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SGA WING #4 is pleased to present DISTANT PLACES, where Zhang Yongxu demonstrates the continued relevance of canvas and paint to artistic self-expression.

Much of Zhang Yongxu’s practice is about his travels, observing and seizing upon chance encounters. An abiding theme is the inseparability of art and life and the role played by time; perhaps best captured by the artist to draw on mythic landscapes to transform its circumstances into a vibrant and compelling contemporary allegory. The phenomenology of narrative, its construction and our responses to it, is close to the heart of Zhang’s paintings. The artist is drawn to spaces within stories, not least because they allow the artist to find space for himself in a long line of self-discovery. The dominating element is monumental painted environments and figures based on his journeys he experienced himself. Through mountainous scenarios, driven highways, city buildings and streets, isolated rooms and activities; Zhang uses represented imagery to convey the sense of density, the emotion and ceaseless shimmering of urban reality.

For DISTANT PLACES, the exhibition embraces almost three decades of his practices to explore his hometown, Xinjiang; temporary stays in New York and California, and of his current base, Beijing to numerous new works. The exhibition identifies as much of the subject matter as artist’s own, making the visional as personal as possible. The exhibition is not structured like a retrospective, nor is it chorological. It presents the artists’ works as a single body, whose phases of growth seem dictated by an inner, circular time instead of any linear one. For Zhang, the travels are not just something to be remembered, but also something to be reinterpreted and manipulated, and he is clearly fascinated by the sort of interchange here implied between external and internal terrains. It is equally a study of the mechanisms of narrative, the environment’s understated energies here spurring a story, with an imagery of architecture and portraiture. A deft use of expressiveness for maximum resonance characterizes much of Zhang’s dreamlike paintings. While a discerning observer in his lived experiences, his portrayals unfolding in his mind’s eyes, the artist painted scenes of his homeland, the vast openness of fields and mountains, hinting at a subtext of dependency and longing, alongside rapturous vision of a mythic world belonging to another era and time that allows for vulnerability and offers no resolution.

What’s he also foregrounding, however, is a fragmented line of antirational thought that expresses a mood of visual oddness; populating unusual scenarios and portray different personalities. His visual world is both humorous and sinister. Exotic and full of strange energy, there are acrobatics, dancing horses and figures, elaborated costumes and naked bodies etc. Zhang’s paintings, with its blunt and loose brushstrokes, vibrate with raw energy. Perhaps because of their layered presence, Zhang’s canvases seem to address abstruse or esoteric subjects. The artist appears driven to reconcile this mysticism with subjectivity and the trappings of everyday life.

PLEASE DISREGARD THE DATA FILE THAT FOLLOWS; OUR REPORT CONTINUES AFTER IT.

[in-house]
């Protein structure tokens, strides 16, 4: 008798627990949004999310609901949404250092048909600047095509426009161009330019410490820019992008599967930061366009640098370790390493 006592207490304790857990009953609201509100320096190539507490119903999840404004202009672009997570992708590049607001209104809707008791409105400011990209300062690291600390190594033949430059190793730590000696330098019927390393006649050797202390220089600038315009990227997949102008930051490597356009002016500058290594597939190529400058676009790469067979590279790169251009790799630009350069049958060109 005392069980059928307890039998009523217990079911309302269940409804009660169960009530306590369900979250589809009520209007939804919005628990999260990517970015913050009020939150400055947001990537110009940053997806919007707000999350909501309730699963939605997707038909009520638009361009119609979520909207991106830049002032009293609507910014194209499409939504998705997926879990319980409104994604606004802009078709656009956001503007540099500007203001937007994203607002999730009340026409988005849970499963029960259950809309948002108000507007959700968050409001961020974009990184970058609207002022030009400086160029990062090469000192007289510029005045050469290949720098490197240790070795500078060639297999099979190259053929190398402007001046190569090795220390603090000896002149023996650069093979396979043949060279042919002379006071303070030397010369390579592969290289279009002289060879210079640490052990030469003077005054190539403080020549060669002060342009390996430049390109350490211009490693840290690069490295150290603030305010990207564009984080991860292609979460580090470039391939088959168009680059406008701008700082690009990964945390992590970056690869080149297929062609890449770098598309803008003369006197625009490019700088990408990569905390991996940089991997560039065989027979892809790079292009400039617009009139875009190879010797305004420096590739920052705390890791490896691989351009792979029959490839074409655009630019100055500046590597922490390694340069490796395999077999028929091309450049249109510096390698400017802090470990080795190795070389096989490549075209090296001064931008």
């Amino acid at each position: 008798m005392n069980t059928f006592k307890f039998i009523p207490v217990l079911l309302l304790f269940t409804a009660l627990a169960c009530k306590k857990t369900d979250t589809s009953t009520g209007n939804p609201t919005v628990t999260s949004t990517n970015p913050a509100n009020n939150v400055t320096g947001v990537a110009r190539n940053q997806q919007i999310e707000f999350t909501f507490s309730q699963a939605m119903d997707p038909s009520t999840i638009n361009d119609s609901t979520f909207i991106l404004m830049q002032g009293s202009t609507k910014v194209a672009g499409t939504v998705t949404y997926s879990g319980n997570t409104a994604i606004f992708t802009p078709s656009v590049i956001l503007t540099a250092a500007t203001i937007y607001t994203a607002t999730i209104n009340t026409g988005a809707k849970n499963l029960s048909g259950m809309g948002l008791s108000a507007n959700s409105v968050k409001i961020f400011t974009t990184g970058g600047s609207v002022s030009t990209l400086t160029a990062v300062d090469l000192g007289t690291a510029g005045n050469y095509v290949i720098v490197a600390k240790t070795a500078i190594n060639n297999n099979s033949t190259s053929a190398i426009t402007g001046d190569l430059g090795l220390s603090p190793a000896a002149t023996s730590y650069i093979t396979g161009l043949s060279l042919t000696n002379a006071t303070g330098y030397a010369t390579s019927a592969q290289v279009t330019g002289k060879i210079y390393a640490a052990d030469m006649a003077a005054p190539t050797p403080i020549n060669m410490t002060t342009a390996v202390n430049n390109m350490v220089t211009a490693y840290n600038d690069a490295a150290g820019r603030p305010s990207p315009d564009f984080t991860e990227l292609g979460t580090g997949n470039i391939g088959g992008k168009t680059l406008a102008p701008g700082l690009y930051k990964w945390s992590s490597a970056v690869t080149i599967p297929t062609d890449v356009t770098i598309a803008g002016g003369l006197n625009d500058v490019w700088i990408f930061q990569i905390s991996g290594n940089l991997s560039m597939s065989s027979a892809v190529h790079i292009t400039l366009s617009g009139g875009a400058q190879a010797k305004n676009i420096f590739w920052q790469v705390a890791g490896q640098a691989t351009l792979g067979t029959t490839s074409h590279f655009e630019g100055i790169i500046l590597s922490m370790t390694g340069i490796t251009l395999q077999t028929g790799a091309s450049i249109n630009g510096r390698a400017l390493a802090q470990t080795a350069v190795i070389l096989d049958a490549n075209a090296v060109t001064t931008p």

He wanders into somber, indeterminate environments and dusty corners of cultures: cordoned-off areas of human promiscuity and follies, embarrassing attitude and tension, vulnerability of loners and misfits – society’s dismissed cases that are cut off from the mainstream world. Simmering with melancholy, Zhang’s subjects appeared trapped within themselves, and within no-man’s-land they inhabit. He has an eye that consistently finds the moodiness which the viewer is invited to gaze upon. Few of his portraits are laid with expressive and out-of-scale distortion; the dynamic lines and gestures of their kaleidoscopic compositions communicated a lively spectacle of sassiness. Radiantly inventive, with intense harmonies of bold and rapid washes of hues, the canvases act like exercises in working out all the possibilities (and the workings) of paint and finding a balance in which all different outcomes coexist without denying one another.

Zhang refuses to be stereotyped. Owing to his earnest process, and his absolute refusal to conform to the expectation and pressures of his generation and the art scene in general, his oeuvre remains comparatively small given that he has steadily refining his approach for more than 30 years. The result and this exhibition is a fascinating way of coding his world that seems at once arbitrary and purposeful. For more information please contact: Floria Xu Tel: 8621 – 6321 5757 Ext 8765 Cell: +86 136 7173 4780 Email:
Website:; Weibo: @外滩三号沪申画廊 Wechat: 外滩三号沪申画廊

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  • 杂技 Acrobatics 布面油画 Oil on Canvas 157 x 139 cm 1991


  • Distant


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